Man had a bit of bad luck with labels. This carries over from other pages (Fairport), but I’m interested in the effect of budget sampler compilations on selling prog in the UK, and tracks on these compilations are what I call “virtual singles”. Pye (and their prog Dawn label) were incompetent at following Island, CBS group and EMI with these samplers, and Man didn’t even make the “Dawn Take-Away Concert” 99p sampler, which must have been very poorly distributed because it’s now rare and expensive.

    They did make United Artists “All Good Clean Fun” sampler the next year with Daughter of The Fireplace which was their 1971 single on the Liberty label (UA owned Liberty) and on the “Man” album. I know it was a live favourite and I see a later live version made the list. I always thought it somewhat generic. I saw Man in 1970, and I’m sorry to say they made zero impact on my memory live, though Mott The Hoople, very close in time are mentioned as “fantastic” in my diary … long before their Glam bit.

  4. Rob Millis
    Sep 2, 2013

    Pye was not the label for a rock band in 1968/9, no. It was different for The Kinks and Status Quo who were successful chart acts but in reality only Mungo Jerry spring to mind as a success from the Dawn label. It was mainly Trader Horne, Comus, Titus Groan etc.

    At least Liberty/UA had Canned Heat, Johnny Winter etc so I can see why Man went with them. Man, Brinsley Schwarz, Cochise were also all pop bands that changed direction; there must have been a definite decision at UA to rehabilitate competent pop acts looking to become album bands.

    I think also that Man didn’t establish themselves on the domestic front quickly enough. They were pedalling a late 60s style acid rock about eighteen months too late by the time they settled down on UA and with Terry Williams on board.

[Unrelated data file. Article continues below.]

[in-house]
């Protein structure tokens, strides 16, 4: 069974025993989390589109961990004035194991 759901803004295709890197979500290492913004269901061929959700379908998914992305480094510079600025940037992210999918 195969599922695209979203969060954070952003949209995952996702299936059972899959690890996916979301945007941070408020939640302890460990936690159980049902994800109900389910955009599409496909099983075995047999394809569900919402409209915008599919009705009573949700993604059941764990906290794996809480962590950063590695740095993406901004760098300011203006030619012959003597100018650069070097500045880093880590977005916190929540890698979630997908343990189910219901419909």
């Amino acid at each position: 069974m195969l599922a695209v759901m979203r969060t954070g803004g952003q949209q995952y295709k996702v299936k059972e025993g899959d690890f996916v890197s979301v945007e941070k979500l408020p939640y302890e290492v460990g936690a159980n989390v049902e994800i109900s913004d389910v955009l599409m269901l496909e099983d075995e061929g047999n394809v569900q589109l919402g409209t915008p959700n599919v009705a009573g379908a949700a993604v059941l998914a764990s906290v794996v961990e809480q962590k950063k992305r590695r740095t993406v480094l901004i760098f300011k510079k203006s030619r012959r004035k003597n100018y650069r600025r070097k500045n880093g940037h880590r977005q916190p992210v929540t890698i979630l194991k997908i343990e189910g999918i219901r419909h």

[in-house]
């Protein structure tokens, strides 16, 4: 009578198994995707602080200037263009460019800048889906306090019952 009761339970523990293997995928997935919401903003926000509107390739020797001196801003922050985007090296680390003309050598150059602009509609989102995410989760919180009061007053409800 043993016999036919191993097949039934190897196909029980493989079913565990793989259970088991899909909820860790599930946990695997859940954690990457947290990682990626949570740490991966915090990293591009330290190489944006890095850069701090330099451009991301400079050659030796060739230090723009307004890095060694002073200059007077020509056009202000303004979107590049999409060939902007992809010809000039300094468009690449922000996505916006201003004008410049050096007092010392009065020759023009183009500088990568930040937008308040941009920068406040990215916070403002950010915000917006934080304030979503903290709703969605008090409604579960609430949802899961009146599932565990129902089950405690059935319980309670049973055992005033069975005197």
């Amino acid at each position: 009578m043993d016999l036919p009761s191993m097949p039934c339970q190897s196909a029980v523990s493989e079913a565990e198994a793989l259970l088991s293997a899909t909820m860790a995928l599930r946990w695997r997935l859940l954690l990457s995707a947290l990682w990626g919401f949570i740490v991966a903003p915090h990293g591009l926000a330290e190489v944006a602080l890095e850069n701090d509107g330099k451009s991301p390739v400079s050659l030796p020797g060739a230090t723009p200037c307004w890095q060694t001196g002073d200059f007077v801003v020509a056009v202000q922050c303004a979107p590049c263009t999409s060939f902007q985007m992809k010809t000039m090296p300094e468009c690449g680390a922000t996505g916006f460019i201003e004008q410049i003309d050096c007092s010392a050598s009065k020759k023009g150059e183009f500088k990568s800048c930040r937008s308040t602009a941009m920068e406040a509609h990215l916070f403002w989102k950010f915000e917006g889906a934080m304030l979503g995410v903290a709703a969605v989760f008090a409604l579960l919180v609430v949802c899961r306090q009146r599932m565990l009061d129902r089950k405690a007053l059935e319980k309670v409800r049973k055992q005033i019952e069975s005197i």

5. Peter Viney
    Sep 2, 2013

    Pye just didn’t have interest in album bands … Mungo Jerry on Dawn were getting the hit singles.

    John Schroeder, Man’s producer quoted again:

    Louis Benjamin, the Managing Director, ran a very tight ship. The first time you met him you knew he WAS Pye Records. His almost obsessive policy, probably due to pressure from those above, namely ATV and Sir Lew Grade was ‘Money Money Money.’ That meant making lots of it as quickly as possible. Cash register and quick turnover – that was the name of the game and all that mattered, (John Schroeder, Head of A&R of Pye’s Piccadilly and Dawn labels).

    Add Francis Rosssi:
    Pye were an old-fashioned mainstream record company that liked working with acts that made hit singles. (Francis Rossi, Status Quo)

    • Rob Millis
      Sep 3, 2013

      Ah, but Pye did have Vic Maile and the mobile unit, without whom…

      I’m glad to hear that it was the 1970 Mott that delighted you so much, Peter! When you think back to that lovely Dylanesque debut, and a fair bit of Mad Shadows and Wildlife, the lure of coin and the opinions of Thin White Duke have a lot to be ashamed of, artistically.

      • Michael Heatley
        Sep 8, 2013

        I once went halfway round the M25 with John Schroeder on a mission of reuniting him with Man in a ‘This Is Your Life’ moment. The tales he came up with en route were far superior to his book, alas.

        And while I’m biased, anyone with an interest in Man should catch Deke’s Rhinos, Winos and Lunatics. It really is the ultimate sex, drugs and rock’n’roll read. After that, there are two more literary delights in store (stop plugging – Ed.).

  6. Rob Millis
    Apr 13, 2014

    Author’s embarrassed error: with hindsight, having researched and written the Help Yourself piece, I realise that Ken Whaley and Deke Leonard cannot have become friends on the All Good Clean Fun tour as Whaley was not in Help Yourself at the time. Deke lived with the Helps in 1972, however, and must have met him there either when Whaley was visiting his old band mates or when he rejoined the band. Apologies. It doesn’t really matter, I suppose.